• While winter months see fewer Rocky Mountain National Park visitors, the wildlife remains plentiful no matter the temperature or the form of precipitation. And that’s why you should consider a wildlife safari, the one where you go armed with a camera. Just be sure you have a flashcard with lots of gigs of storage and an extra battery or two, as cold temperatures can zap a battery of its power surprisingly quickly (especially if you continually view your photos to see if you nailed your shot).
  • Anglers know no off-season, and that works well with the many streams found in and around the national park. Most streams inside Rocky Mountain freeze during the winter so are not good places to fish. However, the Big Thompson River outside the park, below Lake Estes (Olympus Dam) would be a good river to fish. Ice fishing is allowed in all but waters designated closed by the park. There are some special regulations, so check with park officials before you cast.
  • There are times when you might find snow-free trails on the eastern side of Rocky Mountain, and these are great to hike during the winter months. As with other winter sports, be sure to have eye protection from the sun, water to keep you from getting dehydrated (yes, it can happen in winter), layers of clothing so you can adjust as temperatures change or your activity level ebbs and flows, sunscreen, and snacks for energy.
  • Spending a day in the park can be both rejuvenating … and exhausting. So treat yourself before calling it a day. Check into one of Estes Park’s spas to work out any kinks you might have picked up on the trails. You can find body wraps, deep massage, and hot rock treatments to sooth you and remove any residual aches.
  • Of course, what would winter be without a festival? Plan your trip for mid-January and take part in the Estes Park Winter Festival & Winter Trails Day. There will be live music, a chili cookoff, bungee run, obstacle course, snowshoe demos, and adult beverages … for the adults!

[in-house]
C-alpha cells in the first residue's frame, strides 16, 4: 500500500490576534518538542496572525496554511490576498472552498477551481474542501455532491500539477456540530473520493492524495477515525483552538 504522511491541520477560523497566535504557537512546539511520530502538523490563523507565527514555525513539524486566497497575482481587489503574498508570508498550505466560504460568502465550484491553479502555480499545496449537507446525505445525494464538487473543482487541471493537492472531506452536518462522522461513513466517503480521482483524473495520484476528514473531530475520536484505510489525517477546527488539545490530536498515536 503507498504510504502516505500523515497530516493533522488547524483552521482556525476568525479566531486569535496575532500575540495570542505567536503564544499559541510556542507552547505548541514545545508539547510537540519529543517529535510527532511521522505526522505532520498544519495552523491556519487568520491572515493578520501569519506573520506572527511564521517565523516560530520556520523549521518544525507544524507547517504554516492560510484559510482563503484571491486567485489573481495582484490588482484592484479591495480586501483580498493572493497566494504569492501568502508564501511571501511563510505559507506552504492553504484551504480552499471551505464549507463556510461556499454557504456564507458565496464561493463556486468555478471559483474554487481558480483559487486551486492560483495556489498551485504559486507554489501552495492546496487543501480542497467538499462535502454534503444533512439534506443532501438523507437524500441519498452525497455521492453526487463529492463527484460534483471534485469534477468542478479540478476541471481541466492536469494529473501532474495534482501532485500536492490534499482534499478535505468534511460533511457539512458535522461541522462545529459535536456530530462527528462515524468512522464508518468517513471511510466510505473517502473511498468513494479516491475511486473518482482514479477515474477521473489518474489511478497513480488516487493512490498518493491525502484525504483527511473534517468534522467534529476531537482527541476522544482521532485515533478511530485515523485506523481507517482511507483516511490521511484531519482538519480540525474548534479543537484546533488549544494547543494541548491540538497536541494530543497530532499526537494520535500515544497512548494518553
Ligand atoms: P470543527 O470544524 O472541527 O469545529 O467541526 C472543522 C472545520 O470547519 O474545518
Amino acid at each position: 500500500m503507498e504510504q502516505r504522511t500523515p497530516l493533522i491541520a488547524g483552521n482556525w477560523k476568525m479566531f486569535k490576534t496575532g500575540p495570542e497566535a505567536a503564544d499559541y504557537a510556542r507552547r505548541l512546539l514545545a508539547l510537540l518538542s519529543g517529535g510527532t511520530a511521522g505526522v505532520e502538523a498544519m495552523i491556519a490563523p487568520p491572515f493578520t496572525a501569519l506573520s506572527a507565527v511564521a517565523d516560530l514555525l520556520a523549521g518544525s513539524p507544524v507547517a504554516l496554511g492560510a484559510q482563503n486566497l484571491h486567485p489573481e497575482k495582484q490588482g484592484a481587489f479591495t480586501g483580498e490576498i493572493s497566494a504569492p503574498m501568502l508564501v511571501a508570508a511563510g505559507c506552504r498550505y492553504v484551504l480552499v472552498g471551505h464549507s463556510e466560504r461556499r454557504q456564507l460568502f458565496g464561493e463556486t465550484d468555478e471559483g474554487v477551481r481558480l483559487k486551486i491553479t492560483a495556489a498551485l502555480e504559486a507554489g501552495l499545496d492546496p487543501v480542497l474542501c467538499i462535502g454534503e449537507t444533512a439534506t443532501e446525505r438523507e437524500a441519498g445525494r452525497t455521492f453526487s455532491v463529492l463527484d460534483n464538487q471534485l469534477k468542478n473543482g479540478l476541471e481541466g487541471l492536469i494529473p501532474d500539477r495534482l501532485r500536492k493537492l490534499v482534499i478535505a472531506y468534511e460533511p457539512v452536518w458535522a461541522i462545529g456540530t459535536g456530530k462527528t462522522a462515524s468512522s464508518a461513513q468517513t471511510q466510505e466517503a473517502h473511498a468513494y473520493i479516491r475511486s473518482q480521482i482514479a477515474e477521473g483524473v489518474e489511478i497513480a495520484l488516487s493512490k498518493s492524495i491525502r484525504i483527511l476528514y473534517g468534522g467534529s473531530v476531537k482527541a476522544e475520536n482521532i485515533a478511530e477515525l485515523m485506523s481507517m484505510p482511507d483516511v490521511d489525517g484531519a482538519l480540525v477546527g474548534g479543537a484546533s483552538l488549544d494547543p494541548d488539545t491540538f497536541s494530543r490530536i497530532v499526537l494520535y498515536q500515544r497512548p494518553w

• While the winter landscape might seem like the main attraction during your Rocky Mountain vacation, take some time to explore Estes Park. There are wonderful galleries to inspire your artistic side, restaurants to tempt your palate, three breweries, and even a winery and distillery providing a variety of culinary discoveries.
  • While any day of the week is great for exploring the park and town, schedule a mid-week visit to avoid crowds and enjoy the prospect of untracked slopes and trails.

Best of all, at the end of a long day, head back to your lodge or cabin, light a fire (or turn one on) in the fireplace, and recount the winter wonders of this Rocky Mountain wonderland. Then starting planning tomorrow’s fun.

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Our vacation ended on a bright note.. wefinally had a chance to see elk!! This was the bestwinter holiday vacationyet.. making memories. First time ever playing in the snow. lots of fun!